Maybe Bob is an explorer discovering new territory for others  benefit. 

Thursday, May 9, 2013

The Dentist

"Hi, where are you? I'm here in reception and the appointment is in a few minutes," I say to Wayan from my cell phone. Bob has a 3:00 dental appointment to get a cavity filled but hasn't arrived yet.

"Susan, Bob won't keep his clothes on. We don't know what to do. He was already to go and then before we knew it he was naked again. Now he won't get dressed."

"Let me talk with him, please."

"Hi Bob, you need to get dressed for your dentist appointment," I say encouragingly. He tells me, "You Go get dressed!" and then speaks something unintelligible. I understand the gist which is where I should put said clothes. Wayan gets back on the line.

"I'll try to make another appointment," I sigh with resignation.

The weather has been very hot lately so I'm sure this is Bob's way of handling the discomfort. He probably just wants to sit nude in front of the fan.

I apologize profusely to the staff reminding them that Bob has Alzheimer's. They're very understanding and talk directly to Dr. Heny, our patient female dentist.  As we are setting the new appointment for a morning the following week (thinking Bob will be fresher earlier in the day) my cell rings and Wayan says, "We just got him dressed and are on our way. We should be there in about fifteen minutes."

Fortunately Dr. Heny doesn't have another appointment and agrees to wait. They arrive in record time and get Bob settled into the dentist's chair. He's very good with the dentist and doesn't mind being there for over an hour and having five cavities filled.

About three quarters of the way through, though, he asks for the bathroom. He makes into the room but ends up with pee down his pants and onto the floor. He emerges with a big wet spot which embarrasses Dr. Heny and her staff. In getting Bob dressed the boys had missed getting him into incontinence underwear. 

I chatted with Ketut and Wayan while we waited for Bob and asked how they were able to get him dressed and keep him dressed.  Ketut said, "I'd go out the gate and wait five minutes, texting Wayan inside to see how things were going.  Then I'd come in as though for the first time that day with a big, 'Hey Bob! How are you today?' high-fiving him at the same time. 'Come on get dressed and let's go meet Susan!' 

They had to do this routine four times before it took and they could get him out the gate and into the car.

These men are so dedicated and caring and smart and above all patient! And I find it really interesting that Bob can't dress himself anymore without a lot of time and effort  but he can strip by himself in a nanosecond. Funny how the Alzheimer's brain works!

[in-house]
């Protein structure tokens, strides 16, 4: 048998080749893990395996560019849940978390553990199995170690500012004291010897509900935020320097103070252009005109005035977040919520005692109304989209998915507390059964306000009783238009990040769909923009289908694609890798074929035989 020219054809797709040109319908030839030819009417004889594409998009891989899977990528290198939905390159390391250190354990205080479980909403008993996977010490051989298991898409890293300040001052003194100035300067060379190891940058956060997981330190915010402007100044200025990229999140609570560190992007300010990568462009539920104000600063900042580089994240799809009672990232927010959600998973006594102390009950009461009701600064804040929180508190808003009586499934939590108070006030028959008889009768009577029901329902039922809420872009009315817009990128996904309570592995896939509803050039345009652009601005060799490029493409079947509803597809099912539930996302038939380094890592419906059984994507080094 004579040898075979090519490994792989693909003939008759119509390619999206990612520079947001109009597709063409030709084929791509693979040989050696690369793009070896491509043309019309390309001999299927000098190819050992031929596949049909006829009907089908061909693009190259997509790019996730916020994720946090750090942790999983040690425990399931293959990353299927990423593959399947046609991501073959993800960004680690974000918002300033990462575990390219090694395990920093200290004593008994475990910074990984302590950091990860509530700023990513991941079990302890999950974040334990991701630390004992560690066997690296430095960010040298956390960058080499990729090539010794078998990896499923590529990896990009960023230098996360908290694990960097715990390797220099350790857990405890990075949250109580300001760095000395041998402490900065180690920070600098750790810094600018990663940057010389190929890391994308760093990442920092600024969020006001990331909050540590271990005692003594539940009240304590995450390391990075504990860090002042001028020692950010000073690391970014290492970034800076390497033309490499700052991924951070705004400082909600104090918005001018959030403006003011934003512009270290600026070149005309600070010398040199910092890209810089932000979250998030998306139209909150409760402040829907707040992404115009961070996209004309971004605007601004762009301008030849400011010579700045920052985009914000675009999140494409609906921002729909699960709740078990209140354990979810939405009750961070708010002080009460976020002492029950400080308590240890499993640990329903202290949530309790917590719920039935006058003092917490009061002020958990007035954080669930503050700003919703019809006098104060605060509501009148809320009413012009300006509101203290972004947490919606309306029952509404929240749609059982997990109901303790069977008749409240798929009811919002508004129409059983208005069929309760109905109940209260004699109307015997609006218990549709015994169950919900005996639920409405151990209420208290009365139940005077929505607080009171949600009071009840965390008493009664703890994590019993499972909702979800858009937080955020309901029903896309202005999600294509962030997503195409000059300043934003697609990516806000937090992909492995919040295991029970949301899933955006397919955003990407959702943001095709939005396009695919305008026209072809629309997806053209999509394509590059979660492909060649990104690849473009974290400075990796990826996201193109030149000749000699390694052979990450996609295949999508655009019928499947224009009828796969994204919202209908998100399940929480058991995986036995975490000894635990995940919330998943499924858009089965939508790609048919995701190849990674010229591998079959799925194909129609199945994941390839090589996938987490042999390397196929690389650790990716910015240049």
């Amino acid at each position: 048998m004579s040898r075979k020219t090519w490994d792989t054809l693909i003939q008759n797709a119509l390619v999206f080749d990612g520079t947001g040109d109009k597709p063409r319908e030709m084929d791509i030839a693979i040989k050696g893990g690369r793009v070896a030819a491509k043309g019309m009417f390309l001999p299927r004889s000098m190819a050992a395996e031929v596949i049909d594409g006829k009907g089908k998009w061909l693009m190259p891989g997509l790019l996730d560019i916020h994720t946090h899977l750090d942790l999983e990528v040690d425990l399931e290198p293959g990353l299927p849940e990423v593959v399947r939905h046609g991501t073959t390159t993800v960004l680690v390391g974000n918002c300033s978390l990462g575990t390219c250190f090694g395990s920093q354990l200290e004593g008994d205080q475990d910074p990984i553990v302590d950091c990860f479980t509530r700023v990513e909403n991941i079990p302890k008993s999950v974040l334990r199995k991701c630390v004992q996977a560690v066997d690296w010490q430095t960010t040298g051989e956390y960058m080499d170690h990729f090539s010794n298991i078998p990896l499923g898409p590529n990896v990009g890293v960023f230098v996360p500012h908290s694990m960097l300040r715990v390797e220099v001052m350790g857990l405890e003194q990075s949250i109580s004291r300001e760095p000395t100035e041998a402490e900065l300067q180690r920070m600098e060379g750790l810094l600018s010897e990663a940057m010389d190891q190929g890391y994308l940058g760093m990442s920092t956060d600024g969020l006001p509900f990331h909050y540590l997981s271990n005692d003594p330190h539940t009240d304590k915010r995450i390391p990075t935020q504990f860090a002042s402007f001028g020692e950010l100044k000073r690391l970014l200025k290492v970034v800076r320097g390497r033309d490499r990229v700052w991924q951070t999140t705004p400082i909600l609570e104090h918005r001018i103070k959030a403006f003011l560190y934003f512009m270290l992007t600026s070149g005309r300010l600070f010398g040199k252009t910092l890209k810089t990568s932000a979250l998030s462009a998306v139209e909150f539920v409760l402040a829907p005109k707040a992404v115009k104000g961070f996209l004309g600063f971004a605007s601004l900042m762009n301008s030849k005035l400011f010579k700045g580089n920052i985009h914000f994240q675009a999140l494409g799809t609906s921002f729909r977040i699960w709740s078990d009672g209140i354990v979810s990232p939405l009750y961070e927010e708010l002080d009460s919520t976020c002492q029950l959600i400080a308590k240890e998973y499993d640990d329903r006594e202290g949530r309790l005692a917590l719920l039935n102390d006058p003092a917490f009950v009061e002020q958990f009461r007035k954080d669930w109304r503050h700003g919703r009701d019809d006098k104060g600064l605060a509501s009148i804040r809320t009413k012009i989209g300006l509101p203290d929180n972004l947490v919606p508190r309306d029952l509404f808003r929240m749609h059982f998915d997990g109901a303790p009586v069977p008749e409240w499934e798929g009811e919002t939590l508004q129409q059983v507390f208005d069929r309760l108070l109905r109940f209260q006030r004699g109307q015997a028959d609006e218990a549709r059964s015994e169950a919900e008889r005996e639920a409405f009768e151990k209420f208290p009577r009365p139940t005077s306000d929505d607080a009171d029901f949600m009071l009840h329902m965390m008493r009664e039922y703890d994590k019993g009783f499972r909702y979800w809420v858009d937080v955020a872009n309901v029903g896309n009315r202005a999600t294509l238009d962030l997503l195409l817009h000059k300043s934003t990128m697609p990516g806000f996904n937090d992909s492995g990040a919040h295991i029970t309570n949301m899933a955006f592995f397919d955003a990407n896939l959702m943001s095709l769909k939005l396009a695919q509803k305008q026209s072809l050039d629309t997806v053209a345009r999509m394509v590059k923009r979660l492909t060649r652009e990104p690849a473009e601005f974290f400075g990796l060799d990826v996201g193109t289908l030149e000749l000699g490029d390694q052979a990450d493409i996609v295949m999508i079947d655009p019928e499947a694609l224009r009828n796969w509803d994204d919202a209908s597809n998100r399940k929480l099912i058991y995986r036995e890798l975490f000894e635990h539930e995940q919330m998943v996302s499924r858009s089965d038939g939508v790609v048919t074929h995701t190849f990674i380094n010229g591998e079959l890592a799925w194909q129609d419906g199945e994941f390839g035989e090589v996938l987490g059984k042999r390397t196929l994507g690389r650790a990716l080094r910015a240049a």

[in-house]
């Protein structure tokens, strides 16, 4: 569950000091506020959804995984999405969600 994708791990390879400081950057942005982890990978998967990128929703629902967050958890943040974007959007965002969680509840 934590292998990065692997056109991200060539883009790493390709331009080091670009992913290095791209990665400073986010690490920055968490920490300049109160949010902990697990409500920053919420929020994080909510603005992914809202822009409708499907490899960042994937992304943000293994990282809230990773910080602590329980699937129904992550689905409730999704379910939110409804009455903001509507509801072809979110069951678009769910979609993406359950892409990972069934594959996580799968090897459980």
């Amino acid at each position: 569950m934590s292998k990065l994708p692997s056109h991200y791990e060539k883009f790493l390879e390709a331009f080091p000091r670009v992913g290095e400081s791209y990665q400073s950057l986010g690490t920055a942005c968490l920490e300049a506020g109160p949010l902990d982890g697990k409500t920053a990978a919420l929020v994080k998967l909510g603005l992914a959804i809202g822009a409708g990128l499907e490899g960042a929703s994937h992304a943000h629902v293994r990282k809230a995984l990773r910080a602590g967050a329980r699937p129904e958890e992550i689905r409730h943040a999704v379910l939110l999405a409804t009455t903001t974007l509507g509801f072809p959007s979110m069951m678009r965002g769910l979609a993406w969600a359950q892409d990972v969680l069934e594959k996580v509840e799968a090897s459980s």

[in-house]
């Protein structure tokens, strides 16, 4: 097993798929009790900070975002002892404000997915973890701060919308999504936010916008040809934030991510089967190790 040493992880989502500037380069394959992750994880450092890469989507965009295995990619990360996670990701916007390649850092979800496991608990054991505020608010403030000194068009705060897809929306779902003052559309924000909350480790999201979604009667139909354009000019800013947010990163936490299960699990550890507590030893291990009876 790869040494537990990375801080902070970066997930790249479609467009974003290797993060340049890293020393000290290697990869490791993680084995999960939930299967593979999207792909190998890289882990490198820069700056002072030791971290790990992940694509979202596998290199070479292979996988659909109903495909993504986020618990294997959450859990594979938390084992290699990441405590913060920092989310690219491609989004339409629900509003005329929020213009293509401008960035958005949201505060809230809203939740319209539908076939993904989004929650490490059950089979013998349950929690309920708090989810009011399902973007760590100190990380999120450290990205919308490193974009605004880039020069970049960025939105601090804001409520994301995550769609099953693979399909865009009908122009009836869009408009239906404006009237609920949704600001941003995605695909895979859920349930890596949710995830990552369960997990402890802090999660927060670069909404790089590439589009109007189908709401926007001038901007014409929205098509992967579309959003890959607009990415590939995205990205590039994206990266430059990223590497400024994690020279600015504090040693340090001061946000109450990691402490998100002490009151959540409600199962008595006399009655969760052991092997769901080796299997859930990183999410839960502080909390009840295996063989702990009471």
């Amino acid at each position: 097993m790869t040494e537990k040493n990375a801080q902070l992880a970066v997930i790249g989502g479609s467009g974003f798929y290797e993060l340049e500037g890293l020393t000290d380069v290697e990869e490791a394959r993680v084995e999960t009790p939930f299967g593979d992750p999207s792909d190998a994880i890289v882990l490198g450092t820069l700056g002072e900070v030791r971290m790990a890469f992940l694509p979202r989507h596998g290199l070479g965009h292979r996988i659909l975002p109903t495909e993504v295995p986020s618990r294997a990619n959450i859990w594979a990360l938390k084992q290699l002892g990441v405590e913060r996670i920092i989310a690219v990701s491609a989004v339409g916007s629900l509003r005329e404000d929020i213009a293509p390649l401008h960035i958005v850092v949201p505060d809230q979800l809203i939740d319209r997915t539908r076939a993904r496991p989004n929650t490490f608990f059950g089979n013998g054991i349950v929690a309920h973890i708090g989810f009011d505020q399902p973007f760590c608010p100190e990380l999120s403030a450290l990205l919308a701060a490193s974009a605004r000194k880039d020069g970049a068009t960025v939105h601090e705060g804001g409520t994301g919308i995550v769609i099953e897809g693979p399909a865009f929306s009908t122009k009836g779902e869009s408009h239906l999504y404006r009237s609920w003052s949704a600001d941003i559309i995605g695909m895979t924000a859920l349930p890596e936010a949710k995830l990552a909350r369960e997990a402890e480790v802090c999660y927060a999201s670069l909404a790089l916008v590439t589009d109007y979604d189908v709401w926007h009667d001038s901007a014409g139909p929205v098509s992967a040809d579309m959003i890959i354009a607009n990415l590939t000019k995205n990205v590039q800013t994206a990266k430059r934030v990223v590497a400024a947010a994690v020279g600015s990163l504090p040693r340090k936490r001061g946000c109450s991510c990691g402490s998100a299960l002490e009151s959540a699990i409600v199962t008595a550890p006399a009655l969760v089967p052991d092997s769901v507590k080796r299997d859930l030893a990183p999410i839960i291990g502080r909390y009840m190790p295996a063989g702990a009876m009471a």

Now we have an interesting problem. How do we get Bob to brush his teeth more regularly and thoroughly? Dr. Heny told me that there was a lot of debris in his mouth from not brushing properly.

After reading the article on teeth brushing from the Alzheimer's Reading Room:

the boys now brush their teeth in front of Bob to encourage him and that seems to help but still it isn't enough. Maybe we just have to step up the effort trying to get him to brush twice a day. 

If you have any suggestions I would like to hear them.

Friday, May 3, 2013

Tool Fool

When Bob was well into Alzheimer's and we still lived together, he spent most of his time in the garden which gave him great pleasure. But when it rained and he could only venture as far as the verandah, anxiety would take over and he'd go inside to organize drawers or shelves, again and again. The contents were in constant disarray, which he could never quite manage to come to terms with, and so he often gave up, stuffing everything back into the same or another space, explicatives exploding all around him. 

Packing was another compulsive activity and a sure sign of anxiety for Bob. I'd often wake in the morning to find neat piles of bathroom articles stacked for a journey on his chest of drawers or next to the sink. I've even found them tightly bound in a rolled beach towel secured with a rubber band hidden amongst his clothing - a treasury for me of all the things I’ve been missing.

Now that Bob is living in his cottage with four patient Balinese caregivers we use that compulsion to advantage.  I'd read an article that rummaging is common for people with Alzheimer's and that to provide a rummage bag with items familiar to the person would bring comfort. 

Our friend, Alan, and I had a wonderful time putting one together for Bob and even found a zippered bag that had 'Tool Bag' emblazoned on it's front in big letters. Bob is a 'Tool Fool' as his favorite mug states.  

We chose tools that weren't sharp or a danger to Bob or the house. We chose cheap Chinese made tools so it wouldn't matter if they were broken or misplaced. This treasury consisted of a set of open-end wrenches, a tape measure, two house paint brushes, a plastic faucet, colorful key caps, a plastic measurer for diameters, and for fun, some fabric stuffed hearts.  

We'll add items as we find them around the office like old locks and keys that don't work anymore.  Bob just needs 'stuff'. 

I was visiting him the other day and handed him the bag which he's had for several weeks now. It's like clock work:  you hand the bag to Bob and he unzips it, takes everything out looking at each item and organizes it in Bob fashion, and then puts it all back in. There are new items inside like a dried weed and pen cap. He's very focused when he's with his bag and the caregivers tell me he uses it quite a bit on his own.  

If you'd like to know more about organizing a rummage bag go to this article: 

Let me know if you have comments or ideas about rummage bags. If the comments section of my blog isn't working you can e-mail me at: alzworld2@gmail.com